Oldest Planets Identified, Formed At The Dawn Of The Universe

 
on March 27 2012 4:56 PM
Astronomers Find Planets Formed At The Dawn Of The Universe
Artist’s impression of the oldest star and its two planets Timotheos Samartzidis

German astronomers have found the oldest planets on record in a solar system 375 light-years away that is 12.8 billion years old, according to a new study. The findings call into question the theory of planet formation.

Astronomers identified the planets from flickers in the star's light caused by the gravitational pull of the planets. They estimated the star to be 12.8 billion years old, which would mean it was created less than a billion years after the Big Bang, and said the planets are likely of similar age.

Usually planets form just shortly after the star formation, Johny Setiawan, coauthor of the study and astronomer at Max-Planck Institute for Astronomy, told National Geographic. Second-generation planets might also form after a star has died, but this is still under debate.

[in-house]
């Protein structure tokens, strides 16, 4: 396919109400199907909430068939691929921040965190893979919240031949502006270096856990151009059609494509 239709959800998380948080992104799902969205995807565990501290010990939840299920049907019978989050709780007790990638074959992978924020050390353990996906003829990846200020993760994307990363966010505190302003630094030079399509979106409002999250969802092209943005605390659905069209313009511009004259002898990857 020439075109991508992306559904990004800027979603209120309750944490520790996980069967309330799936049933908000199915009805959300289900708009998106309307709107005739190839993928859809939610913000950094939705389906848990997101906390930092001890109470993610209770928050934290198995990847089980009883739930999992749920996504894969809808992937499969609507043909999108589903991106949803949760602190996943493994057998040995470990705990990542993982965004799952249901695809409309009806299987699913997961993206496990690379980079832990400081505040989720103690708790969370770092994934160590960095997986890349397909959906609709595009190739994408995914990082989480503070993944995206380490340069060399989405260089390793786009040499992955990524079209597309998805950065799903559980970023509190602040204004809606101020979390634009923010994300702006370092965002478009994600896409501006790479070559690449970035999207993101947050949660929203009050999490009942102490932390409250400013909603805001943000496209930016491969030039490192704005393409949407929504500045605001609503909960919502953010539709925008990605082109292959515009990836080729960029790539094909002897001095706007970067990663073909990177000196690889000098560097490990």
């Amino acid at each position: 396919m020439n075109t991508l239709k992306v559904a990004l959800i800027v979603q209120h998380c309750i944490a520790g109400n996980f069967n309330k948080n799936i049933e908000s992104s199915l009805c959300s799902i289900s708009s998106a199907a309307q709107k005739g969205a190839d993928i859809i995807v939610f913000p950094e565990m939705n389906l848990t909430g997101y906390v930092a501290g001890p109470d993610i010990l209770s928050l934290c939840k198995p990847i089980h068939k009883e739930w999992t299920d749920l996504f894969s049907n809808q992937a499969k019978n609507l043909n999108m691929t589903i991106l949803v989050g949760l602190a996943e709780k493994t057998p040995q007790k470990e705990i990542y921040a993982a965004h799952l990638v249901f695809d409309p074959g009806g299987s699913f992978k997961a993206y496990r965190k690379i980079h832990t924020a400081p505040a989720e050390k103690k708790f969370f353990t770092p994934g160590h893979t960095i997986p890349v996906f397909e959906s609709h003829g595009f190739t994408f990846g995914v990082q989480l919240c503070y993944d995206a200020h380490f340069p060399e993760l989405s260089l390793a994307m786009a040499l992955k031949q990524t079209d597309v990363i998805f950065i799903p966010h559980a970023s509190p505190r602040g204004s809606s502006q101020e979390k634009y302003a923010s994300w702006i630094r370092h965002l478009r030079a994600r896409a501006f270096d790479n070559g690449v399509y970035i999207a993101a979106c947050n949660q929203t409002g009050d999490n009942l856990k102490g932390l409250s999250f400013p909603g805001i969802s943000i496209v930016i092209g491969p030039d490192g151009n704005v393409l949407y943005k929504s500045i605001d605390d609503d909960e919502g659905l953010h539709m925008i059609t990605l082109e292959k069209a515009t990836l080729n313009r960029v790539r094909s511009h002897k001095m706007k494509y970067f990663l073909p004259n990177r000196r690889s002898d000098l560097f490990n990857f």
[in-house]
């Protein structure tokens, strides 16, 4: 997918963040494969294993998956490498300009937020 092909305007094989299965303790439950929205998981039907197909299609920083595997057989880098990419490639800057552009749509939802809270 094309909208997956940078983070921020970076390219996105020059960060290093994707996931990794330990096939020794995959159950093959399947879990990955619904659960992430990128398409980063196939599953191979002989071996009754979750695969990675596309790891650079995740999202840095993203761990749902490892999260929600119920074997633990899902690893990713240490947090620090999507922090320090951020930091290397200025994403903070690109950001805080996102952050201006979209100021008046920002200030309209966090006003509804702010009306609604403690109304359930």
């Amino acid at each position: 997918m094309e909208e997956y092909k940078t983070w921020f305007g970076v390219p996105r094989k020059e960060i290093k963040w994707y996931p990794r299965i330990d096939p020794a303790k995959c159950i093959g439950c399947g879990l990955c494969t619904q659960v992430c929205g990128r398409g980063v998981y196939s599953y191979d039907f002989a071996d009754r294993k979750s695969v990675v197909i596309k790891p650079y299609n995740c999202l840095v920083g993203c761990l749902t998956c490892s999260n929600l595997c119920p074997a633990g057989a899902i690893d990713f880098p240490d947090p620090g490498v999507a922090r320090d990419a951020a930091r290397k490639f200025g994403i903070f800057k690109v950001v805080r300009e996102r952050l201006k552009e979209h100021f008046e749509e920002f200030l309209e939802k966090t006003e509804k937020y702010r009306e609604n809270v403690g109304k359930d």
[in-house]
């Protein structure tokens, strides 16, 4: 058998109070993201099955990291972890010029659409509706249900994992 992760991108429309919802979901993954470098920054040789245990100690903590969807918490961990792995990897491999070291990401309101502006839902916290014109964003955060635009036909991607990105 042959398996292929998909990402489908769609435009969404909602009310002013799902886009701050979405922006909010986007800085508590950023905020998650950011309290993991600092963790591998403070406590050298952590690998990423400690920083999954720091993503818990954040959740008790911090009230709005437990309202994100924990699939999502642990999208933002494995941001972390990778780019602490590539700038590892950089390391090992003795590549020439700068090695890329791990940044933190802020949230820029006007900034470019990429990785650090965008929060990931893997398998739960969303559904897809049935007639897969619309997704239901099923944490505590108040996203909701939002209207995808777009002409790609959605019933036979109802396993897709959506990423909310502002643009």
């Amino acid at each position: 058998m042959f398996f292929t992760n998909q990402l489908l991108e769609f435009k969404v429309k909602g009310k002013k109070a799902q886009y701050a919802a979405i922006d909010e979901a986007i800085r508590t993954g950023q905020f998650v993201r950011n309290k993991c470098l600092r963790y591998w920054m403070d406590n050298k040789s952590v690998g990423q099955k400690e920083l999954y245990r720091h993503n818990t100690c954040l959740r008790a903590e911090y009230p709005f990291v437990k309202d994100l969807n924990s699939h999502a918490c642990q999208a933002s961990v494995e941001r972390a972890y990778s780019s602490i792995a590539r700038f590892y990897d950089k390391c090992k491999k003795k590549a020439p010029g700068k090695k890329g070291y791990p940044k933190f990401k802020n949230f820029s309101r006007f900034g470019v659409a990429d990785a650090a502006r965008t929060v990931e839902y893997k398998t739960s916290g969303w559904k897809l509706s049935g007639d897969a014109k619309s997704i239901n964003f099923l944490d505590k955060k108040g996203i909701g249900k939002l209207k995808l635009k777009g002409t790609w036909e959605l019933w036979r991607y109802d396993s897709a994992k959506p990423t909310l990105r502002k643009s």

The star lacks heavy metals; its iron content is only 1 percent that of our sun, researchers said. The findings indicate that planet formation was possible in the early universe despite a lack of elements heavier than hydrogen and helium, researchers said. The observation counters the current theory of planet formation, called the accretion model, which says heavy elements are needed to form planets.

In 2010 we found the first example of such a metal-poor system, Veronica Roccatagliata, coauthor of the study and astronomer at the University Observatory Munich, said in a statement. Back then, we thought it might be a unique case; now, it seems as if there might be more planets around metal-poor stars than expected.

Heavy elements did not exist in the early universe; they were formed over time inside stars and then released into space when stars exploded in supernovae. Known planets are relatively young and even gas giants like Jupiter and Saturn have a core of heavy elements, but that theory could be the result of observational bias, the researchers said.

Astronomers looking for planets have concentrated on young, sun-like stars, Setiawan told National Geographic. To verify this issue, it is necessary to do a planet-search survey around [older] metal-poor stars, he said.

The planets will likely be destroyed relatively soon, researchers said. The star is turning into a red giant, one of the last stages of its life. As a red giant, the star will enlarge and consume any nearby planets it touches.

The journal Astronomy and Astrophysics published the study in print March 5 and online Monday.

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